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India records 14% growth in containerised trade with BRICS

India’s containerised trade with the BRICS´ nations trademarks a rise of 14 percent. Export trade from India to Brazil, China, Russia and South Africa increases 7.5 percent YOY.

South Africa turned to be Indian´s top trade partner.

BRICS EXIM trade registers steady growth of 1.5 percent in Q1 2018 compared to Q1 2017. “Last year, the BRICS´ joint contribution to the world economy was 23.6 percent, and according to the International Monetary Fund’s predictions this is set to rise to 26.8 percent by 2022. The BRICS countries' share of the world's population is even higher: 41 percent in 2015. With these numbers on the table, it is clear that the BRICS will keep on playing an important role in the future of global trade,” says Steve Felder, Maersk Line Managing Director for India, Sri Lanka, Bangladesh, Nepal, Bhutan and Maldives.

In volume terms, India -followed by China- leads the EXIM trade whilst Brazil, South Africa and Russia witness a slump in the trade as compared to Q1 2017.

India has the highest exports in Q1 2018 pegged at 13 percent in the past five years. Owning close to 80 percent of EXIM, China leads the EXIM trade among the BRICS nations with approximately 9 - 10 million FFE (Forty-Foot Equivalent Unit) followed by India between 1.5 million to 2 million FFE.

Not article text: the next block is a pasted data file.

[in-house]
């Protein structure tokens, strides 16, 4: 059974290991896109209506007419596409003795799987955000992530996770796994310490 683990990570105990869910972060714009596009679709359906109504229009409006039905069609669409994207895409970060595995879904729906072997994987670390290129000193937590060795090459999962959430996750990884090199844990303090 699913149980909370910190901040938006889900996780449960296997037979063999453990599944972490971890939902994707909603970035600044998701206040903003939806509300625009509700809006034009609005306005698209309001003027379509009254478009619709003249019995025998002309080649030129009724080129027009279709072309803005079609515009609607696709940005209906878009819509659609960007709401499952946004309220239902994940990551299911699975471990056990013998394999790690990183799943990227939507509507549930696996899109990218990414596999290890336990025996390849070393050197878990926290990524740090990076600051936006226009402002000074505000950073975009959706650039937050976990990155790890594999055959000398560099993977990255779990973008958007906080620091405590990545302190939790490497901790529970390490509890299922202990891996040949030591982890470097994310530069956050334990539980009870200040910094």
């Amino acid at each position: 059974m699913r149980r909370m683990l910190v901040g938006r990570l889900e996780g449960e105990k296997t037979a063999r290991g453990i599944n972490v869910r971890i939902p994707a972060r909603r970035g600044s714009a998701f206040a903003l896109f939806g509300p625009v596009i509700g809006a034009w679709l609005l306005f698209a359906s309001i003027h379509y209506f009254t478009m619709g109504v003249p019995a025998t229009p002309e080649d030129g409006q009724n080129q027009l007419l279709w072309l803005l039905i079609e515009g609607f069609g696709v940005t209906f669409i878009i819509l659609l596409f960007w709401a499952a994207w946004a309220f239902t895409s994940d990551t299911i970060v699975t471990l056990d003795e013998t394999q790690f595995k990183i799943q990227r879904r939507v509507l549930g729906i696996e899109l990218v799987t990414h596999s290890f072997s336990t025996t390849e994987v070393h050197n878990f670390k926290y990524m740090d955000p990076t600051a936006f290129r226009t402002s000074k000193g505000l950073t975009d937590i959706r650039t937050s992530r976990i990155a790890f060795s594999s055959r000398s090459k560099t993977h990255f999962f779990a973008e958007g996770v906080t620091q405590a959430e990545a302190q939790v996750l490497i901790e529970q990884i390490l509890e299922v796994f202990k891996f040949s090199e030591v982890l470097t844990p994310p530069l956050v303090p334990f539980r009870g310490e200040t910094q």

On the import front, while occupying the largest chunk of imports for the BRICS countries, China has witnessed a downfall in imports of 4 percent YOY. India is the second largest importer among BRICS’ nations after China and has a buoyant double-digit import growth rate trade at 15 percent. This growth is due to an increase in volumes from Russia and South Africa at 37 percent and 28 percent respectively, making them the fastest growing import trade partners for India.

“India’s bilateral trade relations with China have received much needed impetus in Q1 2018 with China offering greater access for Indian exports in pharmaceuticals, food grains, cotton and petrochemicals. As for the Western markets, the repercussions of Brexit resulted in USA becoming the third largest car importer from India in FY 2018 and affected the Indian exports to UK and Europe. In addition, the recent Cabotage policy relaxation in India has led to a healthy competition among shipping lines and will further open up transshipment opportunities for Indian ports,” explains Steve Felder.

Over the last 12 months, India has made significant improvement in the ‘ease of doing business’ ranking, moving from 130th position in 2017 to 100th position in Q1 2018. “We believe, that the change is a clear evidence of India’s resolve to bring reform to its logistics sector and thereby enhance its ease of doing business and cost competitiveness ratings,” adds Steve Felder.

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